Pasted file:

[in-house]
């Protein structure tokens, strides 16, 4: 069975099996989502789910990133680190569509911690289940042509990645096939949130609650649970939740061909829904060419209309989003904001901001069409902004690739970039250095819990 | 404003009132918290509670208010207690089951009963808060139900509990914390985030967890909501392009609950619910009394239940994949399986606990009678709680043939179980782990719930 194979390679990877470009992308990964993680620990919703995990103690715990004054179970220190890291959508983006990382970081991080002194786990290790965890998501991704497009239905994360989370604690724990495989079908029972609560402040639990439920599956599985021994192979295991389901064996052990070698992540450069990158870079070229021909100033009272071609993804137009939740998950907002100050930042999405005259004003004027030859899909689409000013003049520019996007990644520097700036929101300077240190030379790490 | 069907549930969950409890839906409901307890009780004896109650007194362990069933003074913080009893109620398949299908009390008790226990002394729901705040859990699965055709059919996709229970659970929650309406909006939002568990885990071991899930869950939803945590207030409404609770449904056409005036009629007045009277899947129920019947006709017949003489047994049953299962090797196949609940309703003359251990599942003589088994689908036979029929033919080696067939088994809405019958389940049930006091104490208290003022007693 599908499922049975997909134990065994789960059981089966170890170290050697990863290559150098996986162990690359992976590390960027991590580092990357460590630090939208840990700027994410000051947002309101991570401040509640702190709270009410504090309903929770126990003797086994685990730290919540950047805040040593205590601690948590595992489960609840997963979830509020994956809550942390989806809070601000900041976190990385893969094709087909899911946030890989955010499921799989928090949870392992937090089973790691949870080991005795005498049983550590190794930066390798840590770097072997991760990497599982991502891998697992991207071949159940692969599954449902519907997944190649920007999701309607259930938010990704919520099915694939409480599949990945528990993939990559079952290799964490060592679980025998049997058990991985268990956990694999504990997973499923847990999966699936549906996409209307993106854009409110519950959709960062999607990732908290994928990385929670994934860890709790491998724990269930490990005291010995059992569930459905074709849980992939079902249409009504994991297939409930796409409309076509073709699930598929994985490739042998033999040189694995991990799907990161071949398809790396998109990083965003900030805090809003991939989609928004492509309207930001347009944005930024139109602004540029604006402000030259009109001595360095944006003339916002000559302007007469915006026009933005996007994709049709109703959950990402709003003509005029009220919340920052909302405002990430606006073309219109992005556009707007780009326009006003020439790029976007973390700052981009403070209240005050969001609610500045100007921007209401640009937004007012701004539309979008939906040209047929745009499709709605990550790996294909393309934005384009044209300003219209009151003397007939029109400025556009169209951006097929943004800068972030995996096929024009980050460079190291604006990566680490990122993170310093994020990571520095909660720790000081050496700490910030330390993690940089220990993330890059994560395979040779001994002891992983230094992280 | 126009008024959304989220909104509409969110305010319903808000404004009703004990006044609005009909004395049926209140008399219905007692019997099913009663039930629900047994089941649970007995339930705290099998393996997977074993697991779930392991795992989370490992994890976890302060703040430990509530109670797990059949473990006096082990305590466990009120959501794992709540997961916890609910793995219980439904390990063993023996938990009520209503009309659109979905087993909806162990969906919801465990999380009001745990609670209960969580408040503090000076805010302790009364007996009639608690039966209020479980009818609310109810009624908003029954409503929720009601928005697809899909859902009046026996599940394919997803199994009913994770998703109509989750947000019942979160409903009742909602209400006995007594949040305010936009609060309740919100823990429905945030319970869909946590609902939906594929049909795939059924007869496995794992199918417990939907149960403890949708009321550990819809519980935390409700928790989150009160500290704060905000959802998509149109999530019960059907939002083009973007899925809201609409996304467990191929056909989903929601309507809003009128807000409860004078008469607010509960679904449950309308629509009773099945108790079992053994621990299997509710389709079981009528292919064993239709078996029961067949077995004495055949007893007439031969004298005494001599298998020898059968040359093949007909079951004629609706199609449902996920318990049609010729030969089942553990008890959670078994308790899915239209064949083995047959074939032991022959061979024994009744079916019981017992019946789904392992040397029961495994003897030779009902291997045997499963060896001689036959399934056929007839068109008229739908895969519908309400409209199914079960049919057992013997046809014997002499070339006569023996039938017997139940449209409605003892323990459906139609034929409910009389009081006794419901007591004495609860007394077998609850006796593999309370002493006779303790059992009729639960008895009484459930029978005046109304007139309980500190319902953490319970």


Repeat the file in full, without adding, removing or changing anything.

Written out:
[in-house]
């Protein structure tokens, strides 16, 4: 069975099996989502789910990133680190569509911690289940042509990645096939949130609650649970939740061909829904060419209309989003904001901001069409902004690739970039250095819990 | 404003009132918290509670208010207690089951009963808060139900509990914390985030967890909501392009609950619910009394239940994949399986606990009678709680043939179980782990719930 194979390679990877470009992308990964993680620990919703995990103690715990004054179970220190890291959508983006990382970081991080002194786990290790965890998501991704497009239905994360989370604690724990495989079908029972609560402040639990439920599956599985021994192979295991389901064996052990070698992540450069990158870079070229021909100033009272071609993804137009939740998950907002100050930042999405005259004003004027030859899909689409000013003049520019996007990644520097700036929101300077240190030379790490 | 069907549930969950409890839906409901307890009780004896109650007194362990069933003074913080009893109620398949299908009390008790226990002394729901705040859990699965055709059919996709229970659970929650309406909006939002568990885990071991899930869950939803945590207030409404609770449904056409005036009629007045009277899947129920019947006709017949003489047994049953299962090797196949609940309703003359251990599942003589088994689908036979029929033919080696067939088994809405019958389940049930006091104490208290003022007693 599908499922049975997909134990065994789960059981089966170890170290050697990863290559150098996986162990690359992976590390960027991590580092990357460590630090939208840990700027994410000051947002309101991570401040509640702190709270009410504090309903929770126990003797086994685990730290919540950047805040040593205590601690948590595992489960609840997963979830509020994956809550942390989806809070601000900041976190990385893969094709087909899911946030890989955010499921799989928090949870392992937090089973790691949870080991005795005498049983550590190794930066390798840590770097072997991760990497599982991502891998697992991207071949159940692969599954449902519907997944190649920007999701309607259930938010990704919520099915694939409480599949990945528990993939990559079952290799964490060592679980025998049997058990991985268990956990694999504990997973499923847990999966699936549906996409209307993106854009409110519950959709960062999607990732908290994928990385929670994934860890709790491998724990269930490990005291010995059992569930459905074709849980992939079902249409009504994991297939409930796409409309076509073709699930598929994985490739042998033999040189694995991990799907990161071949398809790396998109990083965003900030805090809003991939989609928004492509309207930001347009944005930024139109602004540029604006402000030259009109001595360095944006003339916002000559302007007469915006026009933005996007994709049709109703959950990402709003003509005029009220919340920052909302405002990430606006073309219109992005556009707007780009326009006003020439790029976007973390700052981009403070209240005050969001609610500045100007921007209401640009937004007012701004539309979008939906040209047929745009499709709605990550790996294909393309934005384009044209300003219209009151003397007939029109400025556009169209951006097929943004800068972030995996096929024009980050460079190291604006990566680490990122993170310093994020990571520095909660720790000081050496700490910030330390993690940089220990993330890059994560395979040779001994002891992983230094992280 | 126009008024959304989220909104509409969110305010319903808000404004009703004990006044609005009909004395049926209140008399219905007692019997099913009663039930629900047994089941649970007995339930705290099998393996997977074993697991779930392991795992989370490992994890976890302060703040430990509530109670797990059949473990006096082990305590466990009120959501794992709540997961916890609910793995219980439904390990063993023996938990009520209503009309659109979905087993909806162990969906919801465990999380009001745990609670209960969580408040503090000076805010302790009364007996009639608690039966209020479980009818609310109810009624908003029954409503929720009601928005697809899909859902009046026996599940394919997803199994009913994770998703109509989750947000019942979160409903009742909602209400006995007594949040305010936009609060309740919100823990429905945030319970869909946590609902939906594929049909795939059924007869496995794992199918417990939907149960403890949708009321550990819809519980935390409700928790989150009160500290704060905000959802998509149109999530019960059907939002083009973007899925809201609409996304467990191929056909989903929601309507809003009128807000409860004078008469607010509960679904449950309308629509009773099945108790079992053994621990299997509710389709079981009528292919064993239709078996029961067949077995004495055949007893007439031969004298005494001599298998020898059968040359093949007909079951004629609706199609449902996920318990049609010729030969089942553990008890959670078994308790899915239209064949083995047959074939032991022959061979024994009744079916019981017992019946789904392992040397029961495994003897030779009902291997045997499963060896001689036959399934056929007839068109008229739908895969519908309400409209199914079960049919057992013997046809014997002499070339006569023996039938017997139940449209409605003892323990459906139609034929409910009389009081006794419901007591004495609860007394077998609850006796593999309370002493006779303790059992009729639960008895009484459930029978005046109304007139309980500190319902953490319970």